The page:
An excerpt from the booklet essay by David Thompson
Walkover (Walkower, 1965) was Skolimowski’s official first feature, made just after he had emerged from the Łódź Film School, though it was in fact preceded by another, Identification Marks: None (Rysopis, 1965). Unlike many of his generation, his path to film-making was not born of a youthful cinephilia, in fact in his teens he regarded cinema as entertainment and little else. Born in 1938, his very early years were shadowed by World War II: the apartment in which his family lived was bombed in 1939, and his father was arrested by the Germans for being a member of the Polish Resistance and taken to a concentration camp, where he died in 1943. A sickly child, Skolimowski was lucky to be sent to Switzerland to regain his health. His mother was made a cultural attaché in Prague in 1947, and while there he was sent to an elite boarding school where among his fellow pupils were Václav Havel, Ivan Passer and Miloš Forman. On return to Poland, he entered Wrocław University to study archaeology and ethnology, but was diverted into writing poetry (examples of which turn up in his early films) as well as taking up boxing for two years, an experience which became significant in the conception of Walkover. Time spent at a writer’s retreat brought him into contact with the already esteemed director Andrzej Wajda, who took him on as a co-screenwriter and even actor on his film Innocent Sorcerers (Niewinni czarodzieje, 1960). And it was Wajda who encouraged Skolimowski to apply to attend the Łódź Film School, where he was one of four accepted out of two hundred candidates.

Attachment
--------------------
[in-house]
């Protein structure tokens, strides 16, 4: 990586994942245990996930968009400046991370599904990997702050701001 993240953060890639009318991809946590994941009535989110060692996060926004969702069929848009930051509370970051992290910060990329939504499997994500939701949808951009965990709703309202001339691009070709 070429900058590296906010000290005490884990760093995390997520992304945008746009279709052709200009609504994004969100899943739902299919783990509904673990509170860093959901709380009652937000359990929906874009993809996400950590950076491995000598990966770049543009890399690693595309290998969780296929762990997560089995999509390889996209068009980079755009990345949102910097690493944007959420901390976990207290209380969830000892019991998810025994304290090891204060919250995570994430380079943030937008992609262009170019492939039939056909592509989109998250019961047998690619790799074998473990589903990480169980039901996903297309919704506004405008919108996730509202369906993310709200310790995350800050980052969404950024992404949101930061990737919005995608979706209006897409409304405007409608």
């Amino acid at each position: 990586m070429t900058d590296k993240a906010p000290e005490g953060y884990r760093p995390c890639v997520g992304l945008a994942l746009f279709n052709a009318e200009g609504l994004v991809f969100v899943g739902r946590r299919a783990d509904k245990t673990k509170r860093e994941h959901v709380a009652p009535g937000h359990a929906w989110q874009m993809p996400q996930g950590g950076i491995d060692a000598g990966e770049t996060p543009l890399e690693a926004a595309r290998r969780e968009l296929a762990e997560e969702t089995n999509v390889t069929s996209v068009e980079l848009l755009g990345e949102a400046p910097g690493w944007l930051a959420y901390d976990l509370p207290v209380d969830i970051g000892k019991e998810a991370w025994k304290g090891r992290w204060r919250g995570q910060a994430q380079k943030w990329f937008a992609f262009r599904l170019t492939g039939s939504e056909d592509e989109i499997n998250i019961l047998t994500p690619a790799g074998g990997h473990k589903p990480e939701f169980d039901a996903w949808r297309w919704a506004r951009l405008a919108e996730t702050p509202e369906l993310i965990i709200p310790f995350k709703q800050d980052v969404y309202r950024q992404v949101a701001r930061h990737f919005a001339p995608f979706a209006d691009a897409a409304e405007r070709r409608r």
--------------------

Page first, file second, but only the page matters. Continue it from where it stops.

Skolimowski was at the film school from 1960 to 1964, and by his own account he was both a poor student, hardly bothering to turn up to classes, and a brilliant one, creating a succession of highly inventive short films. His prestige grew quickly, especially as he was asked by former star student Roman Polański to co-script his feature debut, Knife in the Water (Nóż w wodzie, 1962). Quickly realising that even after this thorough training he would have to work his way up through the industry as an assistant for many years, Skolimowski hit on the idea of making most of his school shorts in a way that they could finally be assembled into a feature film. As stock was at a premium, each scene had to also be justified as an essay in a prescribed technical challenge, such as using a zoom lens, filming conversations between actors, subjective camera, operating in a single set and so on. In addition to this, for the sake of continuity, the director also played the lead role, so that he could maintain his appearance and be readily available when shooting had to happen.